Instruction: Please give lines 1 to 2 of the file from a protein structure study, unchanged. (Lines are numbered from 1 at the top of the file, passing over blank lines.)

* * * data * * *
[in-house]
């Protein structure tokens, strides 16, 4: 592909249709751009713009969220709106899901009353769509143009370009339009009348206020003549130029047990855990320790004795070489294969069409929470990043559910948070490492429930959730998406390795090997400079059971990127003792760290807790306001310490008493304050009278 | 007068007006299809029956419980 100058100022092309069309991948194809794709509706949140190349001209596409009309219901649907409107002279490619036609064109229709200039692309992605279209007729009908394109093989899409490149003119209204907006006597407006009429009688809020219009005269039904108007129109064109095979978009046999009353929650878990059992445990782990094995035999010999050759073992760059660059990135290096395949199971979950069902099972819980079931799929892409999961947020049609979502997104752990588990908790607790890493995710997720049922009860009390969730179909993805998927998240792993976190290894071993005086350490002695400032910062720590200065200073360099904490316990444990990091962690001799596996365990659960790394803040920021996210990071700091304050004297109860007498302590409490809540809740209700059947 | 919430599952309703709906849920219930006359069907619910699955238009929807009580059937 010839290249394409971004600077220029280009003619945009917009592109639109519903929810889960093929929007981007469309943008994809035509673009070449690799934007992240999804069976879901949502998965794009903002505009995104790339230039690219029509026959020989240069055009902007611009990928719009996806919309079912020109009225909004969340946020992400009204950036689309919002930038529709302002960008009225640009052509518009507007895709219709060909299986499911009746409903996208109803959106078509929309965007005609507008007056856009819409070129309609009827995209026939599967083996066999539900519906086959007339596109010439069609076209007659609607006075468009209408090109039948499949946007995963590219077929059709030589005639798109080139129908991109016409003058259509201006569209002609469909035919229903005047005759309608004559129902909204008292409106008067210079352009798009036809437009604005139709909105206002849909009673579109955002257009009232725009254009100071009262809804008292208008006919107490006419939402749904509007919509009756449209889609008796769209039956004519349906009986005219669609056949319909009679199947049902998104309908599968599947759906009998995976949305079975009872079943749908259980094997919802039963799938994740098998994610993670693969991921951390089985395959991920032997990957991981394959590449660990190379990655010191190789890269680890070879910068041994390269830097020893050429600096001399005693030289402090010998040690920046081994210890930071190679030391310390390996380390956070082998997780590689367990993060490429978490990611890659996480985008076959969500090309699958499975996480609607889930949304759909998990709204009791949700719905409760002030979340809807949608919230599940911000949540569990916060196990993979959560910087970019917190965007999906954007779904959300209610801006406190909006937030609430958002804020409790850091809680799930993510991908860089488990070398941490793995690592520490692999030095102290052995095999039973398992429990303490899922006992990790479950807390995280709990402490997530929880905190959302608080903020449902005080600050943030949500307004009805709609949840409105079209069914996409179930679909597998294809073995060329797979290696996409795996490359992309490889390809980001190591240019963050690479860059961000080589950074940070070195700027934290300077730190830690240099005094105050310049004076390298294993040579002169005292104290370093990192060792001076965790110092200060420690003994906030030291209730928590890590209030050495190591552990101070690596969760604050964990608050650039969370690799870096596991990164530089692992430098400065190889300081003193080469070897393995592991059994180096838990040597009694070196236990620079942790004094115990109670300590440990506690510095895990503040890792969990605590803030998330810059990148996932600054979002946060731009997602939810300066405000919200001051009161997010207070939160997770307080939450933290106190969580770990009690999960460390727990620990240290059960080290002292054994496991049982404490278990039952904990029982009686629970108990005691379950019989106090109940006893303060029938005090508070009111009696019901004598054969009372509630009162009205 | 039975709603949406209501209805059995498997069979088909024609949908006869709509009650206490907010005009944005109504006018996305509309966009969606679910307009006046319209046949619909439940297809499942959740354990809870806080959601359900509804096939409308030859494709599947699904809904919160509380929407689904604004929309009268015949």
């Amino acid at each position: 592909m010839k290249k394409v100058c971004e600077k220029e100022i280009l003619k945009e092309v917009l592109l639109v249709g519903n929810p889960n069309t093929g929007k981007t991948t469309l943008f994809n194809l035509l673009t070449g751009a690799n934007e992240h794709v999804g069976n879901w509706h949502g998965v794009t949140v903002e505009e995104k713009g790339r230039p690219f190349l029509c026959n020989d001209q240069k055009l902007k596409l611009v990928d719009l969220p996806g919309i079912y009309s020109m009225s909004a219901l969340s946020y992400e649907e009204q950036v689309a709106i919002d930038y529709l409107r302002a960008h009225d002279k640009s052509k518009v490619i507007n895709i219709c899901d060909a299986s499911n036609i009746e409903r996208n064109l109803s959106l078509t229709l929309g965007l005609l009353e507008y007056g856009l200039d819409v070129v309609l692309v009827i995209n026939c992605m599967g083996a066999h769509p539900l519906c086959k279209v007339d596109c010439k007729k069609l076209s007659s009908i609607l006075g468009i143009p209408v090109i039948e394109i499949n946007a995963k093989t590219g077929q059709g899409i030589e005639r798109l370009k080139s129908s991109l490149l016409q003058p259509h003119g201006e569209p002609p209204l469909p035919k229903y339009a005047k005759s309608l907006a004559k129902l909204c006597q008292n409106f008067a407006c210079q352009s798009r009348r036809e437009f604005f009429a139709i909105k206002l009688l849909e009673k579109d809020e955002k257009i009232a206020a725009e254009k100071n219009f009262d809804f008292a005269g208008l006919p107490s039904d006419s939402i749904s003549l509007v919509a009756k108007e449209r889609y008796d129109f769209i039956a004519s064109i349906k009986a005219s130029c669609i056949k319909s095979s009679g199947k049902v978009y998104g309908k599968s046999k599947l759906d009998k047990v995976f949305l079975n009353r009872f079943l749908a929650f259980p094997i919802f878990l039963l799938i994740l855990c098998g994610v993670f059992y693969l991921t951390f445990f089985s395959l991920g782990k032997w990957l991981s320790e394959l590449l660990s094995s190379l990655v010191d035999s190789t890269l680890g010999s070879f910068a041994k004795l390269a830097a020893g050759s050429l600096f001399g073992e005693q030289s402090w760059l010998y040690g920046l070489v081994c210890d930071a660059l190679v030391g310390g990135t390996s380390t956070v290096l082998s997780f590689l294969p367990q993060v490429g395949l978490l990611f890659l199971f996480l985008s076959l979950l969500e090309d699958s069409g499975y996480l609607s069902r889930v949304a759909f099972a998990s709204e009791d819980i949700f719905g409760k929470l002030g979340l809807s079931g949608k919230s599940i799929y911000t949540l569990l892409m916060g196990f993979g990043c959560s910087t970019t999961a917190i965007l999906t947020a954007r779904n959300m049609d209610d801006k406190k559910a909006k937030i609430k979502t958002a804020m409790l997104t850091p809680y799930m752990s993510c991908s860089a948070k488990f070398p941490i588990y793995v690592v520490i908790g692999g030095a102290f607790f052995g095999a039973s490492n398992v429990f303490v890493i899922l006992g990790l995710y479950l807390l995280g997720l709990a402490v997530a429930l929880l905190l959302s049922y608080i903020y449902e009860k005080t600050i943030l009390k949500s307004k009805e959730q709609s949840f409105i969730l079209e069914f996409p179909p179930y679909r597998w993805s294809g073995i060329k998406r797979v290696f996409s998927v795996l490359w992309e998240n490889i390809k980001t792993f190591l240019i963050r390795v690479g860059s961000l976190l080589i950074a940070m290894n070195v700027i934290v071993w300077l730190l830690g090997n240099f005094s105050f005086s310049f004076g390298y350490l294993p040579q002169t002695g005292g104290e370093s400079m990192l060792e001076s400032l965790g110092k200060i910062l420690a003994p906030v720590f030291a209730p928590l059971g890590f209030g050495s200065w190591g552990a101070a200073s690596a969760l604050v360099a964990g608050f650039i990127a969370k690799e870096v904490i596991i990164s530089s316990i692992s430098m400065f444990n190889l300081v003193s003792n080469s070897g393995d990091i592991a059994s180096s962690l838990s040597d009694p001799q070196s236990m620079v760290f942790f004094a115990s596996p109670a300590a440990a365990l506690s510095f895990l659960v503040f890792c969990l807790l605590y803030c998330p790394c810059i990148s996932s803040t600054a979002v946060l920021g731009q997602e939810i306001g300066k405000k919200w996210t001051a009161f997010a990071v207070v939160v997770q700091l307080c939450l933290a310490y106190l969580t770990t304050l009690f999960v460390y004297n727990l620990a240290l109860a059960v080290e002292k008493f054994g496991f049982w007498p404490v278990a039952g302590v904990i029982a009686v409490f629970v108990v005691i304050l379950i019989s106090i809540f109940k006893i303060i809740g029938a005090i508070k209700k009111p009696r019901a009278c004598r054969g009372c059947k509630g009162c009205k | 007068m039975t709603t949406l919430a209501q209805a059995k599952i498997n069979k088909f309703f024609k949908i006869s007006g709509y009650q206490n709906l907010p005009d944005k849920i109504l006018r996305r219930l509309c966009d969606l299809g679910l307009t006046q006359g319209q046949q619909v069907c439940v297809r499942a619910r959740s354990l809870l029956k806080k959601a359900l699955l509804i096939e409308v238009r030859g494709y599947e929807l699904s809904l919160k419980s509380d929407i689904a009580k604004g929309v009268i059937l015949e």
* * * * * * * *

[in-house]
């Protein structure tokens, strides 16, 4: 592909249709751009713009969220709106899901009353769509143009370009339009009348206020003549130029047990855990320790004795070489294969069409929470990043559910948070490492429930959730998406390795090997400079059971990127003792760290807790306001310490008493304050009278 | 007068007006299809029956419980 100058100022092309069309991948194809794709509706949140190349001209596409009309219901649907409107002279490619036609064109229709200039692309992605279209007729009908394109093989899409490149003119209204907006006597407006009429009688809020219009005269039904108007129109064109095979978009046999009353929650878990059992445990782990094995035999010999050759073992760059660059990135290096395949199971979950069902099972819980079931799929892409999961947020049609979502997104752990588990908790607790890493995710997720049922009860009390969730179909993805998927998240792993976190290894071993005086350490002695400032910062720590200065200073360099904490316990444990990091962690001799596996365990659960790394803040920021996210990071700091304050004297109860007498302590409490809540809740209700059947 | 919430599952309703709906849920219930006359069907619910699955238009929807009580059937 010839290249394409971004600077220029280009003619945009917009592109639109519903929810889960093929929007981007469309943008994809035509673009070449690799934007992240999804069976879901949502998965794009903002505009995104790339230039690219029509026959020989240069055009902007611009990928719009996806919309079912020109009225909004969340946020992400009204950036689309919002930038529709302002960008009225640009052509518009507007895709219709060909299986499911009746409903996208109803959106078509929309965007005609507008007056856009819409070129309609009827995209026939599967083996066999539900519906086959007339596109010439069609076209007659609607006075468009209408090109039948499949946007995963590219077929059709030589005639798109080139129908991109016409003058259509201006569209002609469909035919229903005047005759309608004559129902909204008292409106008067210079352009798009036809437009604005139709909105206002849909009673579109955002257009009232725009254009100071009262809804008292208008006919107490006419939402749904509007919509009756449209889609008796769209039956004519349906009986005219669609056949319909009679199947049902998104309908599968599947759906009998995976949305079975009872079943749908259980094997919802039963799938994740098998994610993670693969991921951390089985395959991920032997990957991981394959590449660990190379990655010191190789890269680890070879910068041994390269830097020893050429600096001399005693030289402090010998040690920046081994210890930071190679030391310390390996380390956070082998997780590689367990993060490429978490990611890659996480985008076959969500090309699958499975996480609607889930949304759909998990709204009791949700719905409760002030979340809807949608919230599940911000949540569990916060196990993979959560910087970019917190965007999906954007779904959300209610801006406190909006937030609430958002804020409790850091809680799930993510991908860089488990070398941490793995690592520490692999030095102290052995095999039973398992429990303490899922006992990790479950807390995280709990402490997530929880905190959302608080903020449902005080600050943030949500307004009805709609949840409105079209069914996409179930679909597998294809073995060329797979290696996409795996490359992309490889390809980001190591240019963050690479860059961000080589950074940070070195700027934290300077730190830690240099005094105050310049004076390298294993040579002169005292104290370093990192060792001076965790110092200060420690003994906030030291209730928590890590209030050495190591552990101070690596969760604050964990608050650039969370690799870096596991990164530089692992430098400065190889300081003193080469070897393995592991059994180096838990040597009694070196236990620079942790004094115990109670300590440990506690510095895990503040890792969990605590803030998330810059990148996932600054979002946060731009997602939810300066405000919200001051009161997010207070939160997770307080939450933290106190969580770990009690999960460390727990620990240290059960080290002292054994496991049982404490278990039952904990029982009686629970108990005691379950019989106090109940006893303060029938005090508070009111009696019901004598054969009372509630009162009205 | 039975709603949406209501209805059995498997069979088909024609949908006869709509009650206490907010005009944005109504006018996305509309966009969606679910307009006046319209046949619909439940297809499942959740354990809870806080959601359900509804096939409308030859494709599947699904809904919160509380929407689904604004929309009268015949």